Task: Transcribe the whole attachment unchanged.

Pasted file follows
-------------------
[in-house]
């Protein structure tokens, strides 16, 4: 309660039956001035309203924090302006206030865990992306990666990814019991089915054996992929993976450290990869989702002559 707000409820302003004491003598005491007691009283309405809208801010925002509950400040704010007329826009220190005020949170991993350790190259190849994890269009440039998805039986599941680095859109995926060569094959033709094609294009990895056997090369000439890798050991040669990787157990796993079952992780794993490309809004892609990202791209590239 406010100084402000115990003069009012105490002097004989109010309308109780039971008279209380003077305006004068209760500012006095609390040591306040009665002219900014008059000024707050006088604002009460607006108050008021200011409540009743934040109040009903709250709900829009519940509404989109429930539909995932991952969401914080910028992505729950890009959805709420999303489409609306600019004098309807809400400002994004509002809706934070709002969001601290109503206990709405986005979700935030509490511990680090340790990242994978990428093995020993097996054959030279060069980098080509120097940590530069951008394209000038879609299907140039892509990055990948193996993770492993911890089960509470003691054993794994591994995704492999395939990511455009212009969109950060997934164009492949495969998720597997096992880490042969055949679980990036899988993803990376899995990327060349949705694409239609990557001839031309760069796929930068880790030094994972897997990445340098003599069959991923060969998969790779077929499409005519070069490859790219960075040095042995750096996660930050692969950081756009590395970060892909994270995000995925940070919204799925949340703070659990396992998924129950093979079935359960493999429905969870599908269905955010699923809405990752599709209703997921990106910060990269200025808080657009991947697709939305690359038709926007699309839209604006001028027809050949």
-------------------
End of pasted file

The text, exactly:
[in-house]
């Protein structure tokens, strides 16, 4: 309660039956001035309203924090302006206030865990992306990666990814019991089915054996992929993976450290990869989702002559 707000409820302003004491003598005491007691009283309405809208801010925002509950400040704010007329826009220190005020949170991993350790190259190849994890269009440039998805039986599941680095859109995926060569094959033709094609294009990895056997090369000439890798050991040669990787157990796993079952992780794993490309809004892609990202791209590239 406010100084402000115990003069009012105490002097004989109010309308109780039971008279209380003077305006004068209760500012006095609390040591306040009665002219900014008059000024707050006088604002009460607006108050008021200011409540009743934040109040009903709250709900829009519940509404989109429930539909995932991952969401914080910028992505729950890009959805709420999303489409609306600019004098309807809400400002994004509002809706934070709002969001601290109503206990709405986005979700935030509490511990680090340790990242994978990428093995020993097996054959030279060069980098080509120097940590530069951008394209000038879609299907140039892509990055990948193996993770492993911890089960509470003691054993794994591994995704492999395939990511455009212009969109950060997934164009492949495969998720597997096992880490042969055949679980990036899988993803990376899995990327060349949705694409239609990557001839031309760069796929930068880790030094994972897997990445340098003599069959991923060969998969790779077929499409005519070069490859790219960075040095042995750096996660930050692969950081756009590395970060892909994270995000995925940070919204799925949340703070659990396992998924129950093979079935359960493999429905969870599908269905955010699923809405990752599709209703997921990106910060990269200025808080657009991947697709939305690359038709926007699309839209604006001028027809050949």